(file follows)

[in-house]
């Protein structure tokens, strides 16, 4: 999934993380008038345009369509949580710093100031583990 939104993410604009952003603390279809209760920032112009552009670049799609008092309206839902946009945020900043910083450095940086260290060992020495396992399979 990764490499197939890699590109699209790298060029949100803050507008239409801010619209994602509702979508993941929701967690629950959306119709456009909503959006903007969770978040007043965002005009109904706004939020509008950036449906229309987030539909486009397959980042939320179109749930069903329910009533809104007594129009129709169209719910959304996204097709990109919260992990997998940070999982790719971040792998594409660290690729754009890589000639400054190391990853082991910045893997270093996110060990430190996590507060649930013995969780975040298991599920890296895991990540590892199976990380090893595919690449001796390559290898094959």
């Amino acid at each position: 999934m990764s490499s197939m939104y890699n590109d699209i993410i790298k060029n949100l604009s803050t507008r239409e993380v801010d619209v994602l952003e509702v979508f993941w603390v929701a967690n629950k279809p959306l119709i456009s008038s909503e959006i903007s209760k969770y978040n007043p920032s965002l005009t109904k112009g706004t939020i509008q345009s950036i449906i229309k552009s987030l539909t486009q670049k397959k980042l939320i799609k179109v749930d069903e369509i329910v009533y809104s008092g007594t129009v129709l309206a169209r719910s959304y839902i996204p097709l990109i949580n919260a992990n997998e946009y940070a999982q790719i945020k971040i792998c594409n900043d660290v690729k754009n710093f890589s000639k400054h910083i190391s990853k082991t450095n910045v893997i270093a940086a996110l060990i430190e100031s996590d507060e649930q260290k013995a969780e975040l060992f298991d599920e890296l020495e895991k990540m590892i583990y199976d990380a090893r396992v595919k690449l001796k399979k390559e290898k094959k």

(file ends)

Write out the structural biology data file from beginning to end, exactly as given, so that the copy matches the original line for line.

[in-house]
């Protein structure tokens, strides 16, 4: 999934993380008038345009369509949580710093100031583990 939104993410604009952003603390279809209760920032112009552009670049799609008092309206839902946009945020900043910083450095940086260290060992020495396992399979 990764490499197939890699590109699209790298060029949100803050507008239409801010619209994602509702979508993941929701967690629950959306119709456009909503959006903007969770978040007043965002005009109904706004939020509008950036449906229309987030539909486009397959980042939320179109749930069903329910009533809104007594129009129709169209719910959304996204097709990109919260992990997998940070999982790719971040792998594409660290690729754009890589000639400054190391990853082991910045893997270093996110060990430190996590507060649930013995969780975040298991599920890296895991990540590892199976990380090893595919690449001796390559290898094959």
């Amino acid at each position: 999934m990764s490499s197939m939104y890699n590109d699209i993410i790298k060029n949100l604009s803050t507008r239409e993380v801010d619209v994602l952003e509702v979508f993941w603390v929701a967690n629950k279809p959306l119709i456009s008038s909503e959006i903007s209760k969770y978040n007043p920032s965002l005009t109904k112009g706004t939020i509008q345009s950036i449906i229309k552009s987030l539909t486009q670049k397959k980042l939320i799609k179109v749930d069903e369509i329910v009533y809104s008092g007594t129009v129709l309206a169209r719910s959304y839902i996204p097709l990109i949580n919260a992990n997998e946009y940070a999982q790719i945020k971040i792998c594409n900043d660290v690729k754009n710093f890589s000639k400054h910083i190391s990853k082991t450095n910045v893997i270093a940086a996110l060990i430190e100031s996590d507060e649930q260290k013995a969780e975040l060992f298991d599920e890296l020495e895991k990540m590892i583990y199976d990380a090893r396992v595919k690449l001796k399979k390559e290898k094959k």